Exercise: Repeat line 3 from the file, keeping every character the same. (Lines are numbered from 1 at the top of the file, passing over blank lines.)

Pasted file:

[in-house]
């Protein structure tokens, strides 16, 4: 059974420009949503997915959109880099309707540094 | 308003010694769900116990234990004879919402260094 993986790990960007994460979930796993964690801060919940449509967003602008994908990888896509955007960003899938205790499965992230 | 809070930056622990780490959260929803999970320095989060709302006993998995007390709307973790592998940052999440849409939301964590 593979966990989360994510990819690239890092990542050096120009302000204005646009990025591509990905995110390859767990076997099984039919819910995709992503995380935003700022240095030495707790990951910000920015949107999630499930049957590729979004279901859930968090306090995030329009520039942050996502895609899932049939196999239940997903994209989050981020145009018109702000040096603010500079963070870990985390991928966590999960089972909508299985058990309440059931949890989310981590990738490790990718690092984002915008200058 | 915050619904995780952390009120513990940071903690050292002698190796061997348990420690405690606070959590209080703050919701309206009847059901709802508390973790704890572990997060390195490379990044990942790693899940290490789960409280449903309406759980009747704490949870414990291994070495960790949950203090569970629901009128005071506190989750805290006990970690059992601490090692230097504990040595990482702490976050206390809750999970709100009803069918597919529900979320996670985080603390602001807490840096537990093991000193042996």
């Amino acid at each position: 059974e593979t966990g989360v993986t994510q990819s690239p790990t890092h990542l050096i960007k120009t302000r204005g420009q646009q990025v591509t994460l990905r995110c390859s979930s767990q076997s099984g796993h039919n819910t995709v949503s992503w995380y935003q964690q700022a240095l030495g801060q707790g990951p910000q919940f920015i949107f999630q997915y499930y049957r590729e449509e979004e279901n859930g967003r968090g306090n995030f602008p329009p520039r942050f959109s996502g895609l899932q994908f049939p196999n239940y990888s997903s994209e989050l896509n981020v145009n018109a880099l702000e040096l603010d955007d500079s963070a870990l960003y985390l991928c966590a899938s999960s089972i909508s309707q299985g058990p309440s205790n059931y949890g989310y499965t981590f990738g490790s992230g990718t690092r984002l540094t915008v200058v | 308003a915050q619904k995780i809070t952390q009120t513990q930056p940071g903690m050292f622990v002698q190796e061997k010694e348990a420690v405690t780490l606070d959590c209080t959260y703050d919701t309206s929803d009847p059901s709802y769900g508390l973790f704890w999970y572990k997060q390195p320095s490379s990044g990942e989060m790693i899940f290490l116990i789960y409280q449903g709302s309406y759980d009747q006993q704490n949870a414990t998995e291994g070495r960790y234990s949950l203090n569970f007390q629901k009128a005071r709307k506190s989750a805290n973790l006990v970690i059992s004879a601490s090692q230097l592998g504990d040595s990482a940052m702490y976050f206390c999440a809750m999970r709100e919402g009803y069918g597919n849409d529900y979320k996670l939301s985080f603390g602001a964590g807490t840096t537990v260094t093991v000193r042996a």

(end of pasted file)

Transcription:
């Amino acid at each position: 059974e593979t966990g989360v993986t994510q990819s690239p790990t890092h990542l050096i960007k120009t302000r204005g420009q646009q990025v591509t994460l990905r995110c390859s979930s767990q076997s099984g796993h039919n819910t995709v949503s992503w995380y935003q964690q700022a240095l030495g801060q707790g990951p910000q919940f920015i949107f999630q997915y499930y049957r590729e449509e979004e279901n859930g967003r968090g306090n995030f602008p329009p520039r942050f959109s996502g895609l899932q994908f049939p196999n239940y990888s997903s994209e989050l896509n981020v145009n018109a880099l702000e040096l603010d955007d500079s963070a870990l960003y985390l991928c966590a899938s999960s089972i909508s309707q299985g058990p309440s205790n059931y949890g989310y499965t981590f990738g490790s992230g990718t690092r984002l540094t915008v200058v | 308003a915050q619904k995780i809070t952390q009120t513990q930056p940071g903690m050292f622990v002698q190796e061997k010694e348990a420690v405690t780490l606070d959590c209080t959260y703050d919701t309206s929803d009847p059901s709802y769900g508390l973790f704890w999970y572990k997060q390195p320095s490379s990044g990942e989060m790693i899940f290490l116990i789960y409280q449903g709302s309406y759980d009747q006993q704490n949870a414990t998995e291994g070495r960790y234990s949950l203090n569970f007390q629901k009128a005071r709307k506190s989750a805290n973790l006990v970690i059992s004879a601490s090692q230097l592998g504990d040595s990482a940052m702490y976050f206390c999440a809750m999970r709100e919402g009803y069918g597919n849409d529900y979320k996670l939301s985080f603390g602001a964590g807490t840096t537990v260094t093991v000193r042996a």